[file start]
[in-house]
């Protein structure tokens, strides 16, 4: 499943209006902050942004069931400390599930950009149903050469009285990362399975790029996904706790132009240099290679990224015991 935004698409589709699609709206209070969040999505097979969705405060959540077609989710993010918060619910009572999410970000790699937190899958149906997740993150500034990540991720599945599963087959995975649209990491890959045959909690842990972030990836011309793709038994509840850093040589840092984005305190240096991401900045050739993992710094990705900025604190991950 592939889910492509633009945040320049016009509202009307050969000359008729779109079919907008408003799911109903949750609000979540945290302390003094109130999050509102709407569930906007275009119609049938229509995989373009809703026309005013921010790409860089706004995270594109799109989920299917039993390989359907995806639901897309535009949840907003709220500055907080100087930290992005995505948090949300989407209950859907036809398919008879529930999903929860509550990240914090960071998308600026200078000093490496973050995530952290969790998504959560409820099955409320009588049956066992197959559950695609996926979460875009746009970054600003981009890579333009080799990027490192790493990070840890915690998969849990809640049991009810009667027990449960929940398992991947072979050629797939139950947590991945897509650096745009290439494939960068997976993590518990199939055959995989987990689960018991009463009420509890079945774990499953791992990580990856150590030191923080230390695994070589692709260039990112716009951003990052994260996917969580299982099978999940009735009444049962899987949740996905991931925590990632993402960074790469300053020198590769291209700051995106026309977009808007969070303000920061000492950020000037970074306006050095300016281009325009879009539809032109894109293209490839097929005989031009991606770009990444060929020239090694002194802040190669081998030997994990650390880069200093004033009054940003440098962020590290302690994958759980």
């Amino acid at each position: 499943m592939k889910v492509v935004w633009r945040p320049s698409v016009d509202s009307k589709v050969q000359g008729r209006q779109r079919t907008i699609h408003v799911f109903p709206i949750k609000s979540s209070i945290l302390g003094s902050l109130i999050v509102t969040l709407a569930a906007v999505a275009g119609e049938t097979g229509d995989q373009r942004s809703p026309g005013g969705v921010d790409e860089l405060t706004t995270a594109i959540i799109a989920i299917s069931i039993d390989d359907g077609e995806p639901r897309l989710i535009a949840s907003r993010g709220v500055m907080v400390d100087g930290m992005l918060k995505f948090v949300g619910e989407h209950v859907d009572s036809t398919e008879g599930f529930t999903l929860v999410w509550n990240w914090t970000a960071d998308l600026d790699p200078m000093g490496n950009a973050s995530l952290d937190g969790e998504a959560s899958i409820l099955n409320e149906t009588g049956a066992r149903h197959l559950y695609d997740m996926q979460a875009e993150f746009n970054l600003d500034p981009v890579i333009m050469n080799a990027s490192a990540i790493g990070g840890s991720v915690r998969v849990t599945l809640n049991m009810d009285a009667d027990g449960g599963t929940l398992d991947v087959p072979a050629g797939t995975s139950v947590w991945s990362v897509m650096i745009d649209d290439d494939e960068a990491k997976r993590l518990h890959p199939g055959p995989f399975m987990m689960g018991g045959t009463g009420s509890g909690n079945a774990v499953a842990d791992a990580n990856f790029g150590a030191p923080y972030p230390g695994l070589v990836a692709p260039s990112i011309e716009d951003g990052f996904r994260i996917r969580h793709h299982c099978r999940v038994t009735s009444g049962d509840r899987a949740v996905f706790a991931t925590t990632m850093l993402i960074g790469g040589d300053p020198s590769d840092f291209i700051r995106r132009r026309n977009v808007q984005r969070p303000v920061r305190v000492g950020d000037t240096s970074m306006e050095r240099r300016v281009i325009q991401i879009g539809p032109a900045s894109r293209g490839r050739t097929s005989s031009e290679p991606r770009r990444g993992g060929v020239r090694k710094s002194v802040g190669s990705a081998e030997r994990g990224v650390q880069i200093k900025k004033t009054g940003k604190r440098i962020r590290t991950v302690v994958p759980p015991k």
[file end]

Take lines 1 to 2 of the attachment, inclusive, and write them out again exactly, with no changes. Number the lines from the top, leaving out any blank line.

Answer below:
[in-house]
């Protein structure tokens, strides 16, 4: 499943209006902050942004069931400390599930950009149903050469009285990362399975790029996904706790132009240099290679990224015991 935004698409589709699609709206209070969040999505097979969705405060959540077609989710993010918060619910009572999410970000790699937190899958149906997740993150500034990540991720599945599963087959995975649209990491890959045959909690842990972030990836011309793709038994509840850093040589840092984005305190240096991401900045050739993992710094990705900025604190991950 592939889910492509633009945040320049016009509202009307050969000359008729779109079919907008408003799911109903949750609000979540945290302390003094109130999050509102709407569930906007275009119609049938229509995989373009809703026309005013921010790409860089706004995270594109799109989920299917039993390989359907995806639901897309535009949840907003709220500055907080100087930290992005995505948090949300989407209950859907036809398919008879529930999903929860509550990240914090960071998308600026200078000093490496973050995530952290969790998504959560409820099955409320009588049956066992197959559950695609996926979460875009746009970054600003981009890579333009080799990027490192790493990070840890915690998969849990809640049991009810009667027990449960929940398992991947072979050629797939139950947590991945897509650096745009290439494939960068997976993590518990199939055959995989987990689960018991009463009420509890079945774990499953791992990580990856150590030191923080230390695994070589692709260039990112716009951003990052994260996917969580299982099978999940009735009444049962899987949740996905991931925590990632993402960074790469300053020198590769291209700051995106026309977009808007969070303000920061000492950020000037970074306006050095300016281009325009879009539809032109894109293209490839097929005989031009991606770009990444060929020239090694002194802040190669081998030997994990650390880069200093004033009054940003440098962020590290302690994958759980």